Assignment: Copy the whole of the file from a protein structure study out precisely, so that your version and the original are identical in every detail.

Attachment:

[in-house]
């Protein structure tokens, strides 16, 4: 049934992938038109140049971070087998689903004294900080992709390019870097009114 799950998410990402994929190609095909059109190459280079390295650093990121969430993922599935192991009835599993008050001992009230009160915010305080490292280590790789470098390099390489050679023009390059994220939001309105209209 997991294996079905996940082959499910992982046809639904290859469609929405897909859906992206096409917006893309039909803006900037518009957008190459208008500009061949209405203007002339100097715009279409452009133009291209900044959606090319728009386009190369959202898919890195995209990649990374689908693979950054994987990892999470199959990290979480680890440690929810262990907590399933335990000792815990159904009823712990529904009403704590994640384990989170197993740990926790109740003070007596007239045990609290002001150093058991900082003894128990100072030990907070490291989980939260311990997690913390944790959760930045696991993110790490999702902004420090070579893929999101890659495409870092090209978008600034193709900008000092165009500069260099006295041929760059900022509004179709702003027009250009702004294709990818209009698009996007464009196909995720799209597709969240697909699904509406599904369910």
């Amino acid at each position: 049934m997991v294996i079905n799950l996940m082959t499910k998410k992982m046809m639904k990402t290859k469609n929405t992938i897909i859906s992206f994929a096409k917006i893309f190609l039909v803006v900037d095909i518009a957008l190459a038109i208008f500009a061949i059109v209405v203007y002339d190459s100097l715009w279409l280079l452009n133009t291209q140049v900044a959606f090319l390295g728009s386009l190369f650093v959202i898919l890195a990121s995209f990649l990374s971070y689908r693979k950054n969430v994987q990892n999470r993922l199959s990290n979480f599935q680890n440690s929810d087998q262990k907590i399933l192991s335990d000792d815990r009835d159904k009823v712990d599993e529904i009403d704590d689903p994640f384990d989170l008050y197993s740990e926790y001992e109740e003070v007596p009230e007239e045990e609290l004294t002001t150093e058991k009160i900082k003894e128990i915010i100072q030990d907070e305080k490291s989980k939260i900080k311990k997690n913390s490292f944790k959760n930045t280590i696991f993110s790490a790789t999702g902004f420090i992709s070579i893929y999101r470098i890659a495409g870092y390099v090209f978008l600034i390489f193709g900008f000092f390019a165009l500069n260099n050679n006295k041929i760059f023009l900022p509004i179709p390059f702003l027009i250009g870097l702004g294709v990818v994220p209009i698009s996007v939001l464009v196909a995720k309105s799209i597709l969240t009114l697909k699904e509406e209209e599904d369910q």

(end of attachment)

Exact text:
[in-house]
């Protein structure tokens, strides 16, 4: 049934992938038109140049971070087998689903004294900080992709390019870097009114 799950998410990402994929190609095909059109190459280079390295650093990121969430993922599935192991009835599993008050001992009230009160915010305080490292280590790789470098390099390489050679023009390059994220939001309105209209 997991294996079905996940082959499910992982046809639904290859469609929405897909859906992206096409917006893309039909803006900037518009957008190459208008500009061949209405203007002339100097715009279409452009133009291209900044959606090319728009386009190369959202898919890195995209990649990374689908693979950054994987990892999470199959990290979480680890440690929810262990907590399933335990000792815990159904009823712990529904009403704590994640384990989170197993740990926790109740003070007596007239045990609290002001150093058991900082003894128990100072030990907070490291989980939260311990997690913390944790959760930045696991993110790490999702902004420090070579893929999101890659495409870092090209978008600034193709900008000092165009500069260099006295041929760059900022509004179709702003027009250009702004294709990818209009698009996007464009196909995720799209597709969240697909699904509406599904369910």
């Amino acid at each position: 049934m997991v294996i079905n799950l996940m082959t499910k998410k992982m046809m639904k990402t290859k469609n929405t992938i897909i859906s992206f994929a096409k917006i893309f190609l039909v803006v900037d095909i518009a957008l190459a038109i208008f500009a061949i059109v209405v203007y002339d190459s100097l715009w279409l280079l452009n133009t291209q140049v900044a959606f090319l390295g728009s386009l190369f650093v959202i898919l890195a990121s995209f990649l990374s971070y689908r693979k950054n969430v994987q990892n999470r993922l199959s990290n979480f599935q680890n440690s929810d087998q262990k907590i399933l192991s335990d000792d815990r009835d159904k009823v712990d599993e529904i009403d704590d689903p994640f384990d989170l008050y197993s740990e926790y001992e109740e003070v007596p009230e007239e045990e609290l004294t002001t150093e058991k009160i900082k003894e128990i915010i100072q030990d907070e305080k490291s989980k939260i900080k311990k997690n913390s490292f944790k959760n930045t280590i696991f993110s790490a790789t999702g902004f420090i992709s070579i893929y999101r470098i890659a495409g870092y390099v090209f978008l600034i390489f193709g900008f000092f390019a165009l500069n260099n050679n006295k041929i760059f023009l900022p509004i179709p390059f702003l027009i250009g870097l702004g294709v990818v994220p209009i698009s996007v939001l464009v196909a995720k309105s799209i597709l969240t009114l697909k699904e509406e209209e599904d369910q």